I got up early to watch the sunrise through the living room window, and of course Tinsel was already outside waiting patiently for her breakfast. She’s turning into a very spoiled kitty, but I just can’t resist the plaintive ‘stop me from starving!’ meows.

We’d planned to follow another guidebook walk from Javingue today, just south of Beauraing, but as this involved a lot of road walking we decided to go off piste and take full advantage of the network of farm tracks and footpaths. I worry about Rich walking on roads because his difficulty in balancing means that he can veer into the path of oncoming cars, and most drivers don’t anticipate the possibility that a walker might be deaf, so the experience becomes a tad stressful for both of us. You’d be surprised at the number of drivers who don’t slow down to pass walkers, or even leave a safe amount of space between the car and us.

Javingue seemed to be a particularly donkey friendly village, with several fields full of them, and as we cut through Bois de Beuraing we came across one that had managed to escape and decided to explore the forest track. After nibbling on my fleece, and following us for a while, it eventually got bored, or realised that we wouldn’t be providing snacks, and stayed put. A bit of a relief, as I wasn’t sure how we’d explain our acquisition of a stray donkey back at the gite. We later found out that the donkeys are used for donkey trekking during the summer, much like llamas and alpacas are back in the UK. Maybe the rogue donkey had just decided that it needed to go for a walk by itself, as it would have been a while since its last trek.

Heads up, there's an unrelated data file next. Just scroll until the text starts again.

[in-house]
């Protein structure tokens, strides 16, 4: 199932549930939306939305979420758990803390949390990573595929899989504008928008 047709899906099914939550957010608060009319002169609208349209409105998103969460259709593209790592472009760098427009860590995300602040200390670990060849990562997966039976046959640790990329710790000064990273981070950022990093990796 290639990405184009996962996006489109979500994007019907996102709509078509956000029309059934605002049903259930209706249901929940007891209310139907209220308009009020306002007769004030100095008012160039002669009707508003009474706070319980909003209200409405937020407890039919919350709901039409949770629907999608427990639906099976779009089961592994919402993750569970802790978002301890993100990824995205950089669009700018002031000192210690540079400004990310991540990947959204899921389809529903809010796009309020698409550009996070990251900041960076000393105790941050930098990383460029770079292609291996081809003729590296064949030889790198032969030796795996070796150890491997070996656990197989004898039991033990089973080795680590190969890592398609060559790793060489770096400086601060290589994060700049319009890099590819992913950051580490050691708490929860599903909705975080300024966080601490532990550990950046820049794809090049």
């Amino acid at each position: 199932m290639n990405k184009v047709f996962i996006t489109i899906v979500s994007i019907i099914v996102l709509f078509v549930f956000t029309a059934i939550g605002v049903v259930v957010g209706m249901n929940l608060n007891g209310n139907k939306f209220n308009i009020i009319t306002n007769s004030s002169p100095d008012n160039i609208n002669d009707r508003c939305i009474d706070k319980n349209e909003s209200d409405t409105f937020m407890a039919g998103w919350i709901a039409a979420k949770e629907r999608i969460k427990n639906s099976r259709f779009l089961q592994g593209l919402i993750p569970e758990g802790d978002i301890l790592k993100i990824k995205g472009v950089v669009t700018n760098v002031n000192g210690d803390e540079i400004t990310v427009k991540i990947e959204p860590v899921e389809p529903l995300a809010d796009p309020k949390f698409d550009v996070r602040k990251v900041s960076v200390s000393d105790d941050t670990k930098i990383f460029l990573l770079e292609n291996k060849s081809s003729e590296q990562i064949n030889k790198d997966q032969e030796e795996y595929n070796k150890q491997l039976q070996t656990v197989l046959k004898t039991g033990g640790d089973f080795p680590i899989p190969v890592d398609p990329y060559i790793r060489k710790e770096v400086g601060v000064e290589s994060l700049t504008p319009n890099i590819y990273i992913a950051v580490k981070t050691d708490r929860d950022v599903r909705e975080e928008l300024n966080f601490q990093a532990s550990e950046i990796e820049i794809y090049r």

The rogue donkey

There’s obviously a problem with off-roaders damaging the tracks and woodland as we saw a few signs forbidding the use of motor vehicles. Fortuntely the network of footpaths is brilliant, and benches are even provided at viewpoints, as seems to be the case in France and Germany, and no doubt other parts of continental Europe which we haven’t yet walked in.

Once over the Viencimont to Javingue road, we walked through Grandes Virees before circling back to the village from the west. As has been the case since we arrived, we didn’t see another walker all day, despite amazing views and Winter sunshine. The Ardennes really are a hidden secret with regards to winter walking.

Back at the gite, the only way we could stop Tinsel staring daggers at us through the kitchen window was by giving her a small bowl of the meatballs that we’d fished out from our lunchtime soup. Fortunately, she doesn’t need to eat much to stop pestering us for at least a few hours, although she quickly reappeared at dinner time, and I felt obliged to save her some of the sausage from the stew. It’s probably  a good job we don’t have a cat back at home, as it would definitely rule the roost.